The Stalinist Era

The Stalinist Era

The Stanlinist Era

David L. Hoffmann
Cambridge University Press

Placing Stalinism in its international context, David L. Hoffmann presents a new interpretation of Soviet state intervention and violence. Many 'Stalinist' practices - the state-run economy, surveillance, propaganda campaigns, and the use of concentration camps - did not originate with Stalin or even in Russia, but were instead tools of governance that became widespread throughout Europe during the First World War. The Soviet system was formed at this moment of total war, and wartime practices of mobilization and state violence became building blocks of the new political order. Communist Party leaders in turn used these practices ruthlessly to pursue their ideological agenda of economic and social transformation. Synthesizing new research on Stalinist collectivization, industrialization, cultural affairs, gender roles, nationality policies, the Second World War, and the Cold War, Hoffmann provides a succinct account of this pivotal period in world history.
  • Re-interprets Stalinism as an integral part of world history
  • Synthesizes new research on Stalinism
  • Presents as an accessible, succinct, and engaging book, ideal for undergraduate courses

Reviews & endorsements

"Stressing red Russia's need to modernize, state practices of social intervention, and the ideological worldview of Soviet leaders, David L. Hoffmann draws on a career of writing on the Stalin era - and the international context that shaped it - to produce this compelling up-to-date synthesis that will appeal to students and lay readers alike." -- Donald Raleigh, University of North Carolina
"Looking down from the gaze of the tyrant Joseph Stalin and up from the ranks of ordinary workers and peasants, David L. Hoffmann paints a picture of the most transformative period of Soviet history (1928–1953). Stalinism was a peculiar form of state modernization that used coercion and propaganda to mobilize people to create an egalitarian, just, and prosperous society. But instead of a socialist utopia, Stalin prepared the way to Soviet self-destruction. Balanced without being apologetic, sober without being uncritical or without empathy, Hoffmann guides the reader through the paradoxes of a regime that spoke of social emancipation while establishing one of the most repressive and violent states in modern times." -- Ronald Grigor Suny, University of Michigan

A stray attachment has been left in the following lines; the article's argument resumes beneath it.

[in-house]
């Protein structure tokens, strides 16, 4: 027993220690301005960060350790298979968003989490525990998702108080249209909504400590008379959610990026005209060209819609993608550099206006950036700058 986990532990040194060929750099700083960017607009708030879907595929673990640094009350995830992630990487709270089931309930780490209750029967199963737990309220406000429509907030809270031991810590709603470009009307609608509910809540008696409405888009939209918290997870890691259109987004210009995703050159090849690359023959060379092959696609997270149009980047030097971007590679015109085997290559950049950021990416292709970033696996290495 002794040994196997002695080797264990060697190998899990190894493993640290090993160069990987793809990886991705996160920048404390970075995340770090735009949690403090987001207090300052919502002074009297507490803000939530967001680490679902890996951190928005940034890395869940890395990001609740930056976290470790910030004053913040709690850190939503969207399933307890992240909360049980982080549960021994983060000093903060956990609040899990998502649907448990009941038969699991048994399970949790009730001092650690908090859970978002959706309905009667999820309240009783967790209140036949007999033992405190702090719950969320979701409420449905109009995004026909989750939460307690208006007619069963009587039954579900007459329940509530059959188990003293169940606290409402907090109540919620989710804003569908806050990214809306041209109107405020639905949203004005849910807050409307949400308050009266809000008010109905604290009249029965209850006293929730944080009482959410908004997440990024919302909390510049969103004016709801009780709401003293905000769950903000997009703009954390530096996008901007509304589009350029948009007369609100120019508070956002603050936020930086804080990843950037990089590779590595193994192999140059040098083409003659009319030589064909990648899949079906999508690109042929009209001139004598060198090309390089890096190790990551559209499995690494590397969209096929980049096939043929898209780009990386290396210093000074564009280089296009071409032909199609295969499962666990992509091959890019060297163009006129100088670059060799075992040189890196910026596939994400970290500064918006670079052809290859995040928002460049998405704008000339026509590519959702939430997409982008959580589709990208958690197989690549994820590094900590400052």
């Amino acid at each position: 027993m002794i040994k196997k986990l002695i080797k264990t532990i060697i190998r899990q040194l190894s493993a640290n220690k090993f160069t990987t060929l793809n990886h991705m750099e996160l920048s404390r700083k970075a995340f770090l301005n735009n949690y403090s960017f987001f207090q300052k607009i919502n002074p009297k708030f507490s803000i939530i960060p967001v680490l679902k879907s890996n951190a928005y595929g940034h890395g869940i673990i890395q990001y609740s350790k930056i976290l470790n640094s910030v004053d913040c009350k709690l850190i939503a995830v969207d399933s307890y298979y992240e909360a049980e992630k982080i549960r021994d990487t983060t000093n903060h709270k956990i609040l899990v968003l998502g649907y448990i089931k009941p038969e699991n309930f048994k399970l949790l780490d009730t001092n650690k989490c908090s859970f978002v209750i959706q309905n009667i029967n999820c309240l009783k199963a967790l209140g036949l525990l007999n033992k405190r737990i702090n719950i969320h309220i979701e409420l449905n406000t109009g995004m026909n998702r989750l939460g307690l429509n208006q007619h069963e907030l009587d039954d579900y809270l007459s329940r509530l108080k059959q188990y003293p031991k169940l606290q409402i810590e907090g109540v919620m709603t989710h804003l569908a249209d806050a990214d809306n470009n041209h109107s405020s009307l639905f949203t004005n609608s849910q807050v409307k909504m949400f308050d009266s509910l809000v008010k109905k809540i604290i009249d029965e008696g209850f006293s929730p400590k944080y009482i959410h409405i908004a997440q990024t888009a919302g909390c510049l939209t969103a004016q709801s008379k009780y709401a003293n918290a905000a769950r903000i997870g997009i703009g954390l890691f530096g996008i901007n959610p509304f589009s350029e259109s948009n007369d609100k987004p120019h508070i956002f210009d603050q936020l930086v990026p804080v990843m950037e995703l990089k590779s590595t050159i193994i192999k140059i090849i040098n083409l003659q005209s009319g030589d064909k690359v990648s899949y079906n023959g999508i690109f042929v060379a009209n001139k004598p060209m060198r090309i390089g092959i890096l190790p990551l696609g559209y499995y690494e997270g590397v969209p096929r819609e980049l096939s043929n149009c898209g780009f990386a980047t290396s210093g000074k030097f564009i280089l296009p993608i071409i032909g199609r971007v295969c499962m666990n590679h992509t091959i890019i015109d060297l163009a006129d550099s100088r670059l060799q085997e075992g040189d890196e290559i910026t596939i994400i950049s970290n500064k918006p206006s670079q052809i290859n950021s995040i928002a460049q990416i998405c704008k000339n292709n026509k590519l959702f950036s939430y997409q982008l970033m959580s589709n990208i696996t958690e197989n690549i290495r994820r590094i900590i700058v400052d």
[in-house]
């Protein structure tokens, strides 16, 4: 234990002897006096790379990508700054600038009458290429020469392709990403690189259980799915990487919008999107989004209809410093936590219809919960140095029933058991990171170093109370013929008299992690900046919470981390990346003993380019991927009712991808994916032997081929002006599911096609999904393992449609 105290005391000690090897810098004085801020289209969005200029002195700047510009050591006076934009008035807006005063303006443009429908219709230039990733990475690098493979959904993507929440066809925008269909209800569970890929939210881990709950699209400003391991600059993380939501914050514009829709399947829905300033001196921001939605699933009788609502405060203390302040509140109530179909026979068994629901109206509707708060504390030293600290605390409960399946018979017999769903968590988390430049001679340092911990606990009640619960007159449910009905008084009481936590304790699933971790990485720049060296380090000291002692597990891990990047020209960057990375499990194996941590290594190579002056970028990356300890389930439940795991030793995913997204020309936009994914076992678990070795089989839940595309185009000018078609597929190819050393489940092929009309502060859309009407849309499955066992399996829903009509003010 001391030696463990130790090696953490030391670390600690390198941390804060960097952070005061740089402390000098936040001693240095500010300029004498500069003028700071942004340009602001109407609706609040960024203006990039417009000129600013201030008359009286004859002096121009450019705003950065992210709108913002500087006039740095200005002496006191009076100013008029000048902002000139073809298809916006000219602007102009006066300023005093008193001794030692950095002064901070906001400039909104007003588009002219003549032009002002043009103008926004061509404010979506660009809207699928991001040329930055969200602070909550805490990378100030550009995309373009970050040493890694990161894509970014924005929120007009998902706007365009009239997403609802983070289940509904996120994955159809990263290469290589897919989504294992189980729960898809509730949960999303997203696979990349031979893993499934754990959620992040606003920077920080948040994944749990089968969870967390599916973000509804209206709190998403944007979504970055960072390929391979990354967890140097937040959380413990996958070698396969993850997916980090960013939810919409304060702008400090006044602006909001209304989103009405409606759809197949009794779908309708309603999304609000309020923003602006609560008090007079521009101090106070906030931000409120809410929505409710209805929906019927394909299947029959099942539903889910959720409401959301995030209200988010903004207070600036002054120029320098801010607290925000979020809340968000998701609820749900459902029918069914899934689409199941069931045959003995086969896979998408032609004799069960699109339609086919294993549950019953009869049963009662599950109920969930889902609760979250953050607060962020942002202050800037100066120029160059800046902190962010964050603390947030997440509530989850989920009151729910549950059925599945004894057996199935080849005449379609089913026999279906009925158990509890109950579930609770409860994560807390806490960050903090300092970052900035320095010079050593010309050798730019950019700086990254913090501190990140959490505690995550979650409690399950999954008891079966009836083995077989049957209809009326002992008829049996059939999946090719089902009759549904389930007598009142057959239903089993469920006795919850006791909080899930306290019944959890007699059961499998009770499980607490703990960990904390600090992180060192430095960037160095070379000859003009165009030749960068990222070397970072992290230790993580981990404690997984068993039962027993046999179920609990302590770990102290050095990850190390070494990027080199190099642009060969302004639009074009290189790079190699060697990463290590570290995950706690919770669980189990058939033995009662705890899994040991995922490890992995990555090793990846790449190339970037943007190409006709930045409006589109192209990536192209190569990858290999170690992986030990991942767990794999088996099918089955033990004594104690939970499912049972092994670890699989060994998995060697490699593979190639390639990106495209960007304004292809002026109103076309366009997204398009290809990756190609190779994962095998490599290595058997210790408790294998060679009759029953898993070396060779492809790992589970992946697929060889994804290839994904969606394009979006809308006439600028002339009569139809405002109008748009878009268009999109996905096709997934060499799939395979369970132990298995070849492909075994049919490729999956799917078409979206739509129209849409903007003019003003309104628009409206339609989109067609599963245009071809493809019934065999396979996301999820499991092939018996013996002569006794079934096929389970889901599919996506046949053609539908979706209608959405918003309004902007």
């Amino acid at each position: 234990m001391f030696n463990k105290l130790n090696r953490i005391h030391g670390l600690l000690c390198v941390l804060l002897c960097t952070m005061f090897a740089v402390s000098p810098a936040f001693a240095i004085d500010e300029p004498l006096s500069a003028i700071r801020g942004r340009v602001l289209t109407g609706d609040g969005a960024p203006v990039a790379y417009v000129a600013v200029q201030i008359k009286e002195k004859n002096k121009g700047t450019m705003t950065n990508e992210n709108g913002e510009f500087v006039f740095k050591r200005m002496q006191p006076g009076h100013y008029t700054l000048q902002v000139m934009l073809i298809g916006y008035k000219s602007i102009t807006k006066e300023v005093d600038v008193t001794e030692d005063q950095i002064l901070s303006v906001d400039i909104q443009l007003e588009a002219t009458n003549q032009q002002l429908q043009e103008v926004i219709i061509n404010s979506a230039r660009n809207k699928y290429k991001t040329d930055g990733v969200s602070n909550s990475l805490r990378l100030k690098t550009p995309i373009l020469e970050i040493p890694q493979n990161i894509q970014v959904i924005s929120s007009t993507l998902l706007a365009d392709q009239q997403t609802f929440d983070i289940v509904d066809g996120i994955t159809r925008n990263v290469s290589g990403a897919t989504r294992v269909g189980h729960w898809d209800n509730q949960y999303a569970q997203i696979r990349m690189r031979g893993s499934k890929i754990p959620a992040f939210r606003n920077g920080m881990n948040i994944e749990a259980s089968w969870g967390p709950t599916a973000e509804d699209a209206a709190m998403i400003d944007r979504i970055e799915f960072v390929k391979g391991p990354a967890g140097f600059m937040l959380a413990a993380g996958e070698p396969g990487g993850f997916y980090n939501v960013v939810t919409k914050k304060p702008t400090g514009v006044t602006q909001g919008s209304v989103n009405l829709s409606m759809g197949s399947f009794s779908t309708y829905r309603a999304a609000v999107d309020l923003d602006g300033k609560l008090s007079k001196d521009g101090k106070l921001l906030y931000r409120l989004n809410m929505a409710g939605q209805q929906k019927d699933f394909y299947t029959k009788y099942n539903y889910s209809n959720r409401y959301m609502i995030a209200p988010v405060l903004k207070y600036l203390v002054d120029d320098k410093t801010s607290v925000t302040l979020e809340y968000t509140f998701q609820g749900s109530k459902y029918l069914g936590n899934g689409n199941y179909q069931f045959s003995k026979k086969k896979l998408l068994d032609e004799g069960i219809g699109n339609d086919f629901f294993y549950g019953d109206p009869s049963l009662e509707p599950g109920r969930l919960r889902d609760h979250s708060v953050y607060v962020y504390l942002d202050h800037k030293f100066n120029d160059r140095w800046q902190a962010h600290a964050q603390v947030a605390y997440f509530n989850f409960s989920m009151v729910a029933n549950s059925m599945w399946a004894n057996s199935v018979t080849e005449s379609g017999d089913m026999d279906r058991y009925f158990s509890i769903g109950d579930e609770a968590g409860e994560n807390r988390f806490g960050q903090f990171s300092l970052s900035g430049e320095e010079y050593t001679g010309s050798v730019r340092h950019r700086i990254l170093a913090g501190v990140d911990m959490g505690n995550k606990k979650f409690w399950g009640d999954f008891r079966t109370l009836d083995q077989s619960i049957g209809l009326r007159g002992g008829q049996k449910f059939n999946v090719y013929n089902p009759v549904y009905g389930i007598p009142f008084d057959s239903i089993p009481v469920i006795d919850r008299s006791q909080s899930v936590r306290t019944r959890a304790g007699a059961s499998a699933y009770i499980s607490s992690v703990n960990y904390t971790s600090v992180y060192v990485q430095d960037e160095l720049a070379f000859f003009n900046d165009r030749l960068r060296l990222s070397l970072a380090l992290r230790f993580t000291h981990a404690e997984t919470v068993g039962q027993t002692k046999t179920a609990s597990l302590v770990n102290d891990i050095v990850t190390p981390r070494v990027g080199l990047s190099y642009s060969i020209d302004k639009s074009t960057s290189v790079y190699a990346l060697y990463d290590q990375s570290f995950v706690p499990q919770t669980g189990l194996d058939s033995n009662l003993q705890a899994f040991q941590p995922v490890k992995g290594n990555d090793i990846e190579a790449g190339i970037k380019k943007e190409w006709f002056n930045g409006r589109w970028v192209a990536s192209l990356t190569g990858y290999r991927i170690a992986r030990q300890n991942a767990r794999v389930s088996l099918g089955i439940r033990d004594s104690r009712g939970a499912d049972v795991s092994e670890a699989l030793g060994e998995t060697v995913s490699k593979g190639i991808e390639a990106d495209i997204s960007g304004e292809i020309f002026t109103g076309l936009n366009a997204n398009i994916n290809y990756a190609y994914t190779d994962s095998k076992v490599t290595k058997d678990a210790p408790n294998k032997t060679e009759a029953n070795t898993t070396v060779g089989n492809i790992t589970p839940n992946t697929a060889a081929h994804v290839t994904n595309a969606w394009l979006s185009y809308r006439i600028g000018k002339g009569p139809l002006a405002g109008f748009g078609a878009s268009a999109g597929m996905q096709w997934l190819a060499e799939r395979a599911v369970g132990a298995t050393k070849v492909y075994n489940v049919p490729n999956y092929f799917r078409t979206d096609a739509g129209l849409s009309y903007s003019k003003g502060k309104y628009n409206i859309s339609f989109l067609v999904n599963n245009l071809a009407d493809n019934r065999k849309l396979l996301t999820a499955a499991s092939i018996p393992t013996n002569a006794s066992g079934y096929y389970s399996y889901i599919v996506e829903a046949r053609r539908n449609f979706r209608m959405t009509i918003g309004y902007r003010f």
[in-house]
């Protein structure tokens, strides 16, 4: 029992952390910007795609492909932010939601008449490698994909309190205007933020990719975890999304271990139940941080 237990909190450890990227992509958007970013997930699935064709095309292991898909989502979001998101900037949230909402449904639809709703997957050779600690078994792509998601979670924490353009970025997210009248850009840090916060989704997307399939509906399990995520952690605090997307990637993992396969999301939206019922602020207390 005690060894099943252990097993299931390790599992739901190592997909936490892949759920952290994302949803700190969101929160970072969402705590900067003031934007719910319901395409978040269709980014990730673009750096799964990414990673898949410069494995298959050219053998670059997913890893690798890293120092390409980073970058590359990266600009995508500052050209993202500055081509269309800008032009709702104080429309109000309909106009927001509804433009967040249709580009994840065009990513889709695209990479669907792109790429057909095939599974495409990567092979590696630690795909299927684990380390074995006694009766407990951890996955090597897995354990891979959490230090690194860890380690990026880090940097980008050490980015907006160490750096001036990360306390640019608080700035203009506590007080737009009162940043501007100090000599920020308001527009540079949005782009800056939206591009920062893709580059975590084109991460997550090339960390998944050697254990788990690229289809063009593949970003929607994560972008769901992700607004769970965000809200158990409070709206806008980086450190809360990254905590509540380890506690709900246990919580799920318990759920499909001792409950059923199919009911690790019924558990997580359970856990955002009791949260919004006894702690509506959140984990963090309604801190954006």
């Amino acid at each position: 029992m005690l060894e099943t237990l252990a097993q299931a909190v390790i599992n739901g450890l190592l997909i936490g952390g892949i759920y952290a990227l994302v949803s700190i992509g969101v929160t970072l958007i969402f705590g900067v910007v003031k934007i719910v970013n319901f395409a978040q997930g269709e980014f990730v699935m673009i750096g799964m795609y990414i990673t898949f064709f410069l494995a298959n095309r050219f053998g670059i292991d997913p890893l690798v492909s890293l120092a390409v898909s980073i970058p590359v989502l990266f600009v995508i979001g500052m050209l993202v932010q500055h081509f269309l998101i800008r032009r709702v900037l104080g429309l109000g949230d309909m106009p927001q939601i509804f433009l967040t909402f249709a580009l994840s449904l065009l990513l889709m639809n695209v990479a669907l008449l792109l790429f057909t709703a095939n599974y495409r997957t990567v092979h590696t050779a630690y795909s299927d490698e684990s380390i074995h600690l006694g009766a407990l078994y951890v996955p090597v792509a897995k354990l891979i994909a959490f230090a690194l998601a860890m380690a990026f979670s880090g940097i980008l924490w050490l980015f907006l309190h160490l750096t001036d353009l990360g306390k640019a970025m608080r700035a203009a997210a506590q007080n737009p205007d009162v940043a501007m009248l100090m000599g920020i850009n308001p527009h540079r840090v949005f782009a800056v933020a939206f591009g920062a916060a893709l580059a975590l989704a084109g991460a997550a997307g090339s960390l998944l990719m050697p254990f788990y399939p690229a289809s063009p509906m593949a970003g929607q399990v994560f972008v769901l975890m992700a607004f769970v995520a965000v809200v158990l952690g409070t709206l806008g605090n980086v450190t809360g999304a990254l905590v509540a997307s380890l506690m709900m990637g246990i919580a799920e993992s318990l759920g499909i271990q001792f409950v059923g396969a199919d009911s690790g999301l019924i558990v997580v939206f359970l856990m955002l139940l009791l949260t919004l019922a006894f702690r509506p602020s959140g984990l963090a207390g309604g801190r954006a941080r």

"David L. Hoffmann’s The Stalinist Era is a measured, reliable, clearly written, and comprehensively researched history of the Soviet Union in the Stalin years, from the 1920s until the dictator’s death in 1953. Punctuated by fascinating comparative insights and by lively quotes from Soviet citizens who experienced the unending traumas of the Stalinist period, Hoffmann’s text will be widely read by students and non-specialists alike." -- Norman M. Naimark, Stanford University
"Stalinism cast a blight on the history of the twentieth century. In this new book David L. Hoffmann offers a well-crafted, wide-ranging and thoroughly up-to-date account of Stalin’s tyrannical rule. His analysis of the big issues of interest to any student are consistently lucid and balanced. It is a truly fine achievement." -- Stephen Smith, University of Oxford
"Hoffmann achieves the rare feat of writing a concise narrative history that could serve as a survey course text, advanced seminar monograph, or stand-alone library reference. Hoffmann focuses on Stalin’s quarter century of rule in the Soviet Union, from 1928 to 1953, beginning with context from the eve of the Great War. As a synthesis of his own work and recent scholarship, he seeks to explain the origins of Stalinism and assess its place in 20th-century history. … the text provides an excellent balance of breadth and depth. It remains attentive to analytical categories like gender, subjectivity, and nationalism without losing narrative flow. Essential." -- S. G. Jug, Choice

Purchasing Information
Page count: 216
228 x 152 x 10 mm


David L. Hoffmann, College of Arts and Sciences Distinguished Professor of History

Filters: 2018